Lee v. United States

Summarized by:

  • Court: U.S. Supreme Court Certiorari Granted
  • Area(s) of Law: Immigration
  • Date Filed: December 14, 2016
  • Case #: 16-327
  • Judge(s)/Court Below: 825 F.3d 311 (6th Cir. 2016)
  • Full Text Opinion

Whether it is always irrational for a immigrant, who has resided in the United States for a substantial time and who is charged with a crime, to choose to refuse to take a plea and proceed to trial in spite of overwhelming evidence of guilt, if taking a plea would subject the individual to removal?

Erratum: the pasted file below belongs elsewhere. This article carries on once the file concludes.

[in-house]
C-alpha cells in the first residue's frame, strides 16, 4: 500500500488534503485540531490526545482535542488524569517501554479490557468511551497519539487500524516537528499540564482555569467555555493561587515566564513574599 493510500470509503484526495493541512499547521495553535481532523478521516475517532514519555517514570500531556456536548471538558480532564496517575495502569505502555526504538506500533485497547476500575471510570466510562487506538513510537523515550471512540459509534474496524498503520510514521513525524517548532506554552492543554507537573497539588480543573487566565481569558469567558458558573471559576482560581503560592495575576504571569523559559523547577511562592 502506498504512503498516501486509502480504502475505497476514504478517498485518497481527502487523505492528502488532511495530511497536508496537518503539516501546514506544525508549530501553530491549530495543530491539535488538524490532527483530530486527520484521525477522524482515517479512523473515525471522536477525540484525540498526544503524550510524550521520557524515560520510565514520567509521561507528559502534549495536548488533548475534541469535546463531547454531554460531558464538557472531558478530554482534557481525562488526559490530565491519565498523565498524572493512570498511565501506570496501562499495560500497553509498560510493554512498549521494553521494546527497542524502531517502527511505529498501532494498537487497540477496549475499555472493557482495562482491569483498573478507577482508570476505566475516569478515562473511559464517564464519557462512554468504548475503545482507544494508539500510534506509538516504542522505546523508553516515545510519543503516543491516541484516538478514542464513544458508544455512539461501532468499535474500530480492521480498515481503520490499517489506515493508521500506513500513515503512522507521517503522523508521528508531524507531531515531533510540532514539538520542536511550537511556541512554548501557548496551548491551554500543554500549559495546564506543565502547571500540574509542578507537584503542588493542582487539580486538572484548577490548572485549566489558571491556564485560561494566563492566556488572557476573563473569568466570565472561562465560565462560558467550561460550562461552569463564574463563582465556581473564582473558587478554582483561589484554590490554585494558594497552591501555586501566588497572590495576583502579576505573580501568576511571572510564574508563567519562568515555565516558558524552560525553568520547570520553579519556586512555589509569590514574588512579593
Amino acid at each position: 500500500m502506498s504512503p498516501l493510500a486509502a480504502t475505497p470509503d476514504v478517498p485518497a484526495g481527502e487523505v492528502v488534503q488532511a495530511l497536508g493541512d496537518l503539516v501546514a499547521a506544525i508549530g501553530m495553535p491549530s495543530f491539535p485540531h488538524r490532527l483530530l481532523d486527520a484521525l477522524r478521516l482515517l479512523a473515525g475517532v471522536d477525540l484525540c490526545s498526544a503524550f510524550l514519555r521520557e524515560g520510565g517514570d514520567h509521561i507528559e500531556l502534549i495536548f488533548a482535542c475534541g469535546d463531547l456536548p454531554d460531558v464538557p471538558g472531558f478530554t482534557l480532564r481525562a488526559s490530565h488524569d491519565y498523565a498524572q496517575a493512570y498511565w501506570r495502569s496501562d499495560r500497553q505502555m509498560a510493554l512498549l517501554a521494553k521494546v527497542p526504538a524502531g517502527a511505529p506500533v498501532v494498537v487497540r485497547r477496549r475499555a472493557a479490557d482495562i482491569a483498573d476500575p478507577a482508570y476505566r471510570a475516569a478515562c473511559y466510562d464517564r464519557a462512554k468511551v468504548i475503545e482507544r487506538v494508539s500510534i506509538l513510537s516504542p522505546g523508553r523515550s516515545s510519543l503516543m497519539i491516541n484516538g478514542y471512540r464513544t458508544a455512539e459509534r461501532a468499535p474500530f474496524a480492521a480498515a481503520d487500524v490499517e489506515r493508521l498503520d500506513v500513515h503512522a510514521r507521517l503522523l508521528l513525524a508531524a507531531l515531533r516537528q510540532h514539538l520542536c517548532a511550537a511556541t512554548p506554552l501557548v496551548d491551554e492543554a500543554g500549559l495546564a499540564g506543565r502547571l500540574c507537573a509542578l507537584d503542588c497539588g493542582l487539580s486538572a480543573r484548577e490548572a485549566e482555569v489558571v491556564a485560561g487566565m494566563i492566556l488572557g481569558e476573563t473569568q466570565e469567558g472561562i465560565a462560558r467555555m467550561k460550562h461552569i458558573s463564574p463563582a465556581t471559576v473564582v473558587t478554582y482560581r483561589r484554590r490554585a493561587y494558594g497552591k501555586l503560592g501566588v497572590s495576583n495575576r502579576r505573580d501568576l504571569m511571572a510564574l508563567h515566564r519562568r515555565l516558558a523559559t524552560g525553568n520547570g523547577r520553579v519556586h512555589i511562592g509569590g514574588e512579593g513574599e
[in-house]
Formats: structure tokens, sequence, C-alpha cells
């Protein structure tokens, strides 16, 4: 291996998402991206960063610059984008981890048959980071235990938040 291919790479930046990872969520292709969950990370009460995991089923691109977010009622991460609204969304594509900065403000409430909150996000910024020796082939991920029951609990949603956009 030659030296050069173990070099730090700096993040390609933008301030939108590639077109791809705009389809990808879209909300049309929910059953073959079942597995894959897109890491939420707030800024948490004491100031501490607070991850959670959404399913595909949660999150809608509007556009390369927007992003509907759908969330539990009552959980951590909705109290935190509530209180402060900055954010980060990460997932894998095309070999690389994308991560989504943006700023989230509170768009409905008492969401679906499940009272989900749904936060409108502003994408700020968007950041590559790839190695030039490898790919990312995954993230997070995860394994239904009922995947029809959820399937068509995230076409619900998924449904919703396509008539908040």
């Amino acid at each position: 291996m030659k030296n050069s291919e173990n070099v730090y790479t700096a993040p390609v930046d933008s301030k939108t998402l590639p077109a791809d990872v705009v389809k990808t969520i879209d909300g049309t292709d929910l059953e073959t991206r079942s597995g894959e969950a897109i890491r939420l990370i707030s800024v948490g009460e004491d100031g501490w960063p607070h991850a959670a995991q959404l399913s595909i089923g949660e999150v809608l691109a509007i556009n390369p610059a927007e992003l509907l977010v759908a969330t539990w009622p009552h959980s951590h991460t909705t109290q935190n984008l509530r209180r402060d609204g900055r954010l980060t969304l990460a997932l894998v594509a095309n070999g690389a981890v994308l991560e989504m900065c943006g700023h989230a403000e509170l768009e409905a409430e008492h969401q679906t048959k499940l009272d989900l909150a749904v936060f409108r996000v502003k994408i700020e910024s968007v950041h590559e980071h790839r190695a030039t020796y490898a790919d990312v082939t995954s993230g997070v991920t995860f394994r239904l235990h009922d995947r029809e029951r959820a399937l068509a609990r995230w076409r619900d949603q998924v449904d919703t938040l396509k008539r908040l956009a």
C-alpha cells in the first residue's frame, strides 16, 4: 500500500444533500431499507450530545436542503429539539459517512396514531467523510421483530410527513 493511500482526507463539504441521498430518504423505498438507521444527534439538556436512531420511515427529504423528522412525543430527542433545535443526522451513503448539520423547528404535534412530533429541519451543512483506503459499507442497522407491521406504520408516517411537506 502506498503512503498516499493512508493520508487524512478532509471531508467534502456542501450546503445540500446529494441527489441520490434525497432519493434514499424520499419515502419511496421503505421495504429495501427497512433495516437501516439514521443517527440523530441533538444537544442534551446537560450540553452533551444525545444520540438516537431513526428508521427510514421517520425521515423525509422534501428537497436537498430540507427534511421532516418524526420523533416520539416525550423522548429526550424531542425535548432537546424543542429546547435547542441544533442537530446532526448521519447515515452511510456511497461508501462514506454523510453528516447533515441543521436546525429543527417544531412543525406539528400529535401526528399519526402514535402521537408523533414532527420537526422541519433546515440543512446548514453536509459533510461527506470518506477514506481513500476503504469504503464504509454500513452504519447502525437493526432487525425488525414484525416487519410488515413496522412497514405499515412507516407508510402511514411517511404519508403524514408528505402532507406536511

Petitioner immigrated to the United States in 1982 and has resided here legally since that time without becoming a United States citizen. Petitioner was arrested and charged with possession of ecstasy with intent to distribute, an aggravated felony for purposes of removal. The evidence against Petitioner was overwhelming, and Petitioner's attorney encouraged Petitioner to take a plea deal in exchange for a lighter sentence after incorrectly informing Petitioner that he would not be subject to deportation. After taking the plea and discovering that his conviction subjected him to removal, Petitioner sought to have his conviction vacated on the grounds of ineffective assistance of counsel. The Sixth Circuit applied the two pronged test set forth in Strickland v. Washington and found that Petitioner did not satisfy the prejudice prong that required that Petitioner show "a reasonable probability that, but for counsel’s errors, he would not have pleaded guilty and would have insisted on going to trial." The Sixth Circuit found that Petitioner did not make this showing, because a decision by the Petitioner to proceed to trial in the face of overwhelming evidence, with most likely nothing to gain but more jail time, would not be rational. The Sixth Circuit reaffirmed its position and that of several other circuits that the denial of a defendant to go for a "hail Mary" with no bona fide defense does not in and of itself constitute prejudice. On appeal to the Supreme Court, Petitioner asks the Court to resolve the circuit split on this matter that potentially leads to the deportation of individuals that varies based on the jurisdiction that he or she is prosecuted in. Petitioner also argues that the stance taken by the Sixth Circuit and other circuits should be overruled, because it is rational for a multitude of reasons for criminal defendants who are  longtime resident of the United States to refuse to take a plea and proceed to trial when that plea could result in the defendants' removal. 

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